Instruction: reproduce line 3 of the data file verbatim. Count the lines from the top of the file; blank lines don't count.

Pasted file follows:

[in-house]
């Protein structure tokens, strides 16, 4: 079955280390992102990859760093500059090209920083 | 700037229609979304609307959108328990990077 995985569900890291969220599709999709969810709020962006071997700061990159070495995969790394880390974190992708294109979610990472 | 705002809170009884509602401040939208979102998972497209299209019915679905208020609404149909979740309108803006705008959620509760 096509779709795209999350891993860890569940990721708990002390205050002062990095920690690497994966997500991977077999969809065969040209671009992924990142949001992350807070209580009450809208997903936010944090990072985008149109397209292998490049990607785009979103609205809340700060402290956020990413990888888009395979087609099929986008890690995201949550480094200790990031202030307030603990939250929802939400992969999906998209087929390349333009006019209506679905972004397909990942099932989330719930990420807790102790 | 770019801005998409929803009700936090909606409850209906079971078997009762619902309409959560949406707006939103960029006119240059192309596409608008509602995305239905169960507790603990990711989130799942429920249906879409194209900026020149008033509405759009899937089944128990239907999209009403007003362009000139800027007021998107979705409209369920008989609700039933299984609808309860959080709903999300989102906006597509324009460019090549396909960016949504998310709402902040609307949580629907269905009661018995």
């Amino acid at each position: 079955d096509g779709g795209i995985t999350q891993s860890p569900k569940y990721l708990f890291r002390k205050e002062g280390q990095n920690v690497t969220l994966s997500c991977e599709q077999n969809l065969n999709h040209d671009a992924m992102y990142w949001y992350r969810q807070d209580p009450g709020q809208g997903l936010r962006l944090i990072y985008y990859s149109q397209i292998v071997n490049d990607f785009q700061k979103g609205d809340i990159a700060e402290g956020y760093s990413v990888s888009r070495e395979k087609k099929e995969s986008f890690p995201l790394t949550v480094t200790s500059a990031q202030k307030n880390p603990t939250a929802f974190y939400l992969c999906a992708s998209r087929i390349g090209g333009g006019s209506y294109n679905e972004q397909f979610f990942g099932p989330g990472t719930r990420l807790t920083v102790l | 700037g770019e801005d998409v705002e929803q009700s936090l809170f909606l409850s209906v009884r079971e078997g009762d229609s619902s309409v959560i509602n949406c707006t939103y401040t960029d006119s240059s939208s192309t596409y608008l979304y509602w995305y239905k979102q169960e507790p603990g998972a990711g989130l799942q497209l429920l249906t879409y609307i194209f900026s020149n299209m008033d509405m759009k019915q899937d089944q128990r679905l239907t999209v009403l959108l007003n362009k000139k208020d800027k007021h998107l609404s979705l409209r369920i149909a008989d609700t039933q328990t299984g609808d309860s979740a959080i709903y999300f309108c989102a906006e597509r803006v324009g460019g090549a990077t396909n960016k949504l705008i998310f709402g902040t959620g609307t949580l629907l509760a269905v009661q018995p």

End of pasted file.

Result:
């Amino acid at each position: 079955d096509g779709g795209i995985t999350q891993s860890p569900k569940y990721l708990f890291r002390k205050e002062g280390q990095n920690v690497t969220l994966s997500c991977e599709q077999n969809l065969n999709h040209d671009a992924m992102y990142w949001y992350r969810q807070d209580p009450g709020q809208g997903l936010r962006l944090i990072y985008y990859s149109q397209i292998v071997n490049d990607f785009q700061k979103g609205d809340i990159a700060e402290g956020y760093s990413v990888s888009r070495e395979k087609k099929e995969s986008f890690p995201l790394t949550v480094t200790s500059a990031q202030k307030n880390p603990t939250a929802f974190y939400l992969c999906a992708s998209r087929i390349g090209g333009g006019s209506y294109n679905e972004q397909f979610f990942g099932p989330g990472t719930r990420l807790t920083v102790l | 700037g770019e801005d998409v705002e929803q009700s936090l809170f909606l409850s209906v009884r079971e078997g009762d229609s619902s309409v959560i509602n949406c707006t939103y401040t960029d006119s240059s939208s192309t596409y608008l979304y509602w995305y239905k979102q169960e507790p603990g998972a990711g989130l799942q497209l429920l249906t879409y609307i194209f900026s020149n299209m008033d509405m759009k019915q899937d089944q128990r679905l239907t999209v009403l959108l007003n362009k000139k208020d800027k007021h998107l609404s979705l409209r369920i149909a008989d609700t039933q328990t299984g609808d309860s979740a959080i709903y999300f309108c989102a906006e597509r803006v324009g460019g090549a990077t396909n960016k949504l705008i998310f709402g902040t959620g609307t949580l629907l509760a269905v009661q018995p």